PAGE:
It sounds like the word for a sphinx's riddle, but anaglypta is actually the name of an embossed wallpaper the Victorians used to mimic costlier pressed plaster or tin. These days, it makes an easy centerpiece when affixed to flower-filled cylinder vases in varying sizes. Cut the paper -- available in many motifs (ours are from FYHome) -- to cover the vase, overlapping slightly. Wrap the piece around the vase, securing both ends with strong double-sided tape. Flowers by Naomi deManana.
Bride Allison Muench Williams chose a simple bouquet for her wedding. Composed entirely of delicate Eucharis lilies, it rested easily in her hands. "The fact that it was light and airy made it comfortable to carry throughout the cocktail hour," she says. "When my sister got married, she had a huge bouquet, and she ran to put it down as soon as she could."
The graceful quality of fritillaria and miniature cymbidium orchids enhances this bouquet's flowing composition, while lily-of-the-valley is sprinkled throughout like droplets. Accents of green -- in the foliage and on the tips of snowdrop petals -- punctuate the vision of soft white. A single dangling fritillaria adds charm; the silver metallic bow, elegance.
Large, open peonies settle into nests of twisted fern vines. Inside each basket is a shallow plastic bowl of water (for extra stability, use a wire grid to hold stems in place). A smaller nest atop the napkin at each place holds a more closed flower; its stem sits in a water tube concealed within the nest.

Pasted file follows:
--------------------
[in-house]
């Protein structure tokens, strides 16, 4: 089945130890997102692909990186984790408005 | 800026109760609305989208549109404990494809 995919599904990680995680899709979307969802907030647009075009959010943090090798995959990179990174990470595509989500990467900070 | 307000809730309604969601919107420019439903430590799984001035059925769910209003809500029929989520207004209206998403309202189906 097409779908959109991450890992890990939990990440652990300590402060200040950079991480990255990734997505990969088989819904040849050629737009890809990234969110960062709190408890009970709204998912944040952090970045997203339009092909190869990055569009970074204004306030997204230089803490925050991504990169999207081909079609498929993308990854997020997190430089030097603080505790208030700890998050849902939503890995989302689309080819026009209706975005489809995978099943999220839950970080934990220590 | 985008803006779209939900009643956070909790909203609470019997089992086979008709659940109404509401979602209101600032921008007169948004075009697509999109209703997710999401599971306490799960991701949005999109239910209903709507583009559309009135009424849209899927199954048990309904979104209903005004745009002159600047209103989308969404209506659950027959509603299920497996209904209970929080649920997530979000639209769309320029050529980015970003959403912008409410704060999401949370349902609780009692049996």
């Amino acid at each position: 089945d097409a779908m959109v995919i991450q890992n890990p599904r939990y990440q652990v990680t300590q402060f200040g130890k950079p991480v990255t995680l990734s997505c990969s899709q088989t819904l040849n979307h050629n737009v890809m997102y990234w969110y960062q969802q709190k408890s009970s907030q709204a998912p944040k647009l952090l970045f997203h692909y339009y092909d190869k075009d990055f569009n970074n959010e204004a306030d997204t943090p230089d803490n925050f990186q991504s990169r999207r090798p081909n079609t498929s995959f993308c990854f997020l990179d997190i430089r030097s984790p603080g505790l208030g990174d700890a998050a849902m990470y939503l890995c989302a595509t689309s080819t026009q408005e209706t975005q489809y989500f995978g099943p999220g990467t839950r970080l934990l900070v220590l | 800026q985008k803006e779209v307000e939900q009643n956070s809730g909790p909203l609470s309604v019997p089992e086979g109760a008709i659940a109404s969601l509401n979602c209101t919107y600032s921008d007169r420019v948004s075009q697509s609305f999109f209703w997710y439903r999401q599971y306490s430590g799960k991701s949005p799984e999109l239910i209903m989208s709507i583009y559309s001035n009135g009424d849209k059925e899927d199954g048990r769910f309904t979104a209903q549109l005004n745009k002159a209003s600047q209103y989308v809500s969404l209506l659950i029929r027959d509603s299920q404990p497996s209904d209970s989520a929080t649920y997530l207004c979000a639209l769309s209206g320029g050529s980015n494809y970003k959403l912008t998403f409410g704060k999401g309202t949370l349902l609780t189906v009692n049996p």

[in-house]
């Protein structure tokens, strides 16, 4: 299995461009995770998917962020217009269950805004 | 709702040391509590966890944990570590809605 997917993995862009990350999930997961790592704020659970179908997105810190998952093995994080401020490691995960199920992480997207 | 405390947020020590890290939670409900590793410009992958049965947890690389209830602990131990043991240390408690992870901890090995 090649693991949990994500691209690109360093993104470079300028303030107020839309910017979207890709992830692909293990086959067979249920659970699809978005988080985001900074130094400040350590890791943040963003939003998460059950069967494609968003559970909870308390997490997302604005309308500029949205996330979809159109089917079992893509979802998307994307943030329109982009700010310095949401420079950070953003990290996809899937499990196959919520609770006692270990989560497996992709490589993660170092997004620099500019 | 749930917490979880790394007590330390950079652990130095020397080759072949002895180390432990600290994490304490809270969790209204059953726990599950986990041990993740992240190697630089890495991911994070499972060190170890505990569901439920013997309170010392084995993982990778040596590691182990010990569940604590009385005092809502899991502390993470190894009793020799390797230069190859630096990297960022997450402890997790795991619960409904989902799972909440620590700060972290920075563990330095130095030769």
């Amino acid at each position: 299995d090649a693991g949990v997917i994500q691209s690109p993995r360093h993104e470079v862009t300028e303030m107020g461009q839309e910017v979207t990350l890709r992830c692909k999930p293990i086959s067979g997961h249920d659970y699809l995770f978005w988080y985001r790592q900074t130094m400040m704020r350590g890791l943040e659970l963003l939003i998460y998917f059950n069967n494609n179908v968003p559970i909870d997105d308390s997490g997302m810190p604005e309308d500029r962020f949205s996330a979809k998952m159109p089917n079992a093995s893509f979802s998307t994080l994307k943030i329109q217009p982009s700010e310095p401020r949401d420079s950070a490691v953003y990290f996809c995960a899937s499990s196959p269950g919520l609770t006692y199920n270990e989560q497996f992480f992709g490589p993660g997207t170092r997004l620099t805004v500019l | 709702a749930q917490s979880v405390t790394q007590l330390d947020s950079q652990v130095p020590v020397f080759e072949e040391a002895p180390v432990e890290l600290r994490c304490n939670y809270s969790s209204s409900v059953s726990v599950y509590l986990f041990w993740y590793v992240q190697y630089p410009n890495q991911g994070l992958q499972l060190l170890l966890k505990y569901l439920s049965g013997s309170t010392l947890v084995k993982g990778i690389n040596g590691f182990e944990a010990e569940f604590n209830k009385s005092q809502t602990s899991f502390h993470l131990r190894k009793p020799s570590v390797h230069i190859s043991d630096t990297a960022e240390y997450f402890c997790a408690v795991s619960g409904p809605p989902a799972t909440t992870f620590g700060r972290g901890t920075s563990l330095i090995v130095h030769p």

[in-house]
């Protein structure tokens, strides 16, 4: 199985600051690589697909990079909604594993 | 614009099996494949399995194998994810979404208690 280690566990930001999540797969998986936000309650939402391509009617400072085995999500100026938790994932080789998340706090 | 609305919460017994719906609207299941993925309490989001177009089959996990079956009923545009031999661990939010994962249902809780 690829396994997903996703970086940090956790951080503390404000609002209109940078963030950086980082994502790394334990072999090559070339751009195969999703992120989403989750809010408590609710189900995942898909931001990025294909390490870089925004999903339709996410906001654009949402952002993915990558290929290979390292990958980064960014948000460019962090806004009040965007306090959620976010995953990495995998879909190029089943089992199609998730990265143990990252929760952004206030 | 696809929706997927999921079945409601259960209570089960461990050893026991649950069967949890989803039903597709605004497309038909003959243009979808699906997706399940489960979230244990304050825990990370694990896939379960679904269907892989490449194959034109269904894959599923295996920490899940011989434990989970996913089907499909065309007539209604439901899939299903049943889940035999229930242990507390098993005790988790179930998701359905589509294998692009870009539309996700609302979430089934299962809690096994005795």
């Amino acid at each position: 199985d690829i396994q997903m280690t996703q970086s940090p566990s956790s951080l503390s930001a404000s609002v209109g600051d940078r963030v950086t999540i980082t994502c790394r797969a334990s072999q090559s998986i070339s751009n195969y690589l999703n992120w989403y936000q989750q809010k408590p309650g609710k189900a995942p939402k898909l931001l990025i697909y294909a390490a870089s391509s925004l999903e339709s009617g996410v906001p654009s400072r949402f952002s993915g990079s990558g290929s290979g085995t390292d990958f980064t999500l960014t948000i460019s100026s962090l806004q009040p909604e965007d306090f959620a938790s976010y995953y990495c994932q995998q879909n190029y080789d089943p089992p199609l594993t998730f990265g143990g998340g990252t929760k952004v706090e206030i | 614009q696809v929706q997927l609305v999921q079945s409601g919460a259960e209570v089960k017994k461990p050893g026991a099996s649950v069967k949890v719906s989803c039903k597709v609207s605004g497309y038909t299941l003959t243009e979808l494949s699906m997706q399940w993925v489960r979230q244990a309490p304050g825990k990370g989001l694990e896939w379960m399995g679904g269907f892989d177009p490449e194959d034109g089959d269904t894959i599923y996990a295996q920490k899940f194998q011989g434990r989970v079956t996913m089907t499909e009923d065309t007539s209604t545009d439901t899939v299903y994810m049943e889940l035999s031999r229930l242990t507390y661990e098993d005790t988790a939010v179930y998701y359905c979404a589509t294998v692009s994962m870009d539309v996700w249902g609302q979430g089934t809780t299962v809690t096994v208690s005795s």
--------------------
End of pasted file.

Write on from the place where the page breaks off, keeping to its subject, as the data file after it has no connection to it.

Pure white and as fragile as snowflakes, Stephanotis are traditional bridal favorites. Pearl-topped corsage pins are inserted into the bell of each flower -- either a teardrop or three small round-headed pins in each. A row of pins finishes the satin handle. A single blossom makes a captivatingly simple boutonniere.
With its frosted goblets and white-and-cream palette, this tabletop has a crisp, clean sensibility that's softened by a centerpiece of gardenias, calla lilies, ranunculus, Dutch tulips, and lisianthus. White peacock feathers interspersed throughout and gauzy fabric wrapped around the vase add an ethereal quality.
Pair green flowers with warm creams and clear whites, give them room to be wild and lush, and you'll never again equate modern with cold. While these centerpieces of viburnum, snowberry, bells of Ireland, asclepias pods, and carnations in salt-glass vessels could certainly hold their own in a downtown loft or art gallery, they're refreshingly free of attitude.
Strings of gauzy tulle pom-poms float above a whitewashed landscape, creating a dreamy, light-as-air effect. To ground the scene and add interest to a pure white palette, incorporate plenty of texture. Here, we chose a raw linen tablecloth, net fabric runner, lace-pattern porcelain vase, and a mix of sleek and gardeny blooms, including Eucharis lilies and dinner-plate dahlias.
In this asymmetrical bouquet, barely yellow double narcissus mingle among classic white narcissus with yellow cups and tubular freesias that have golden throats. Adding to the appeal, the freesias smell lightly sweet, while the narcissus have a heady fragrance. Wide and narrow-striped grosgrain ribbons with a pinned-on vintage button tie the tailored mix.
Michael George of Michael George Hybrid twined 18 clematis blooms and three leafy tendrils into a simple cascade that echoes the flower's trailing form. The dainty but abundant bouquet, bound with silk georgette, would suit a formal ceremony or a breezy one on a beach or hilltop.
Fawn over the flowers these real brides chose for their bundles.See the Blooms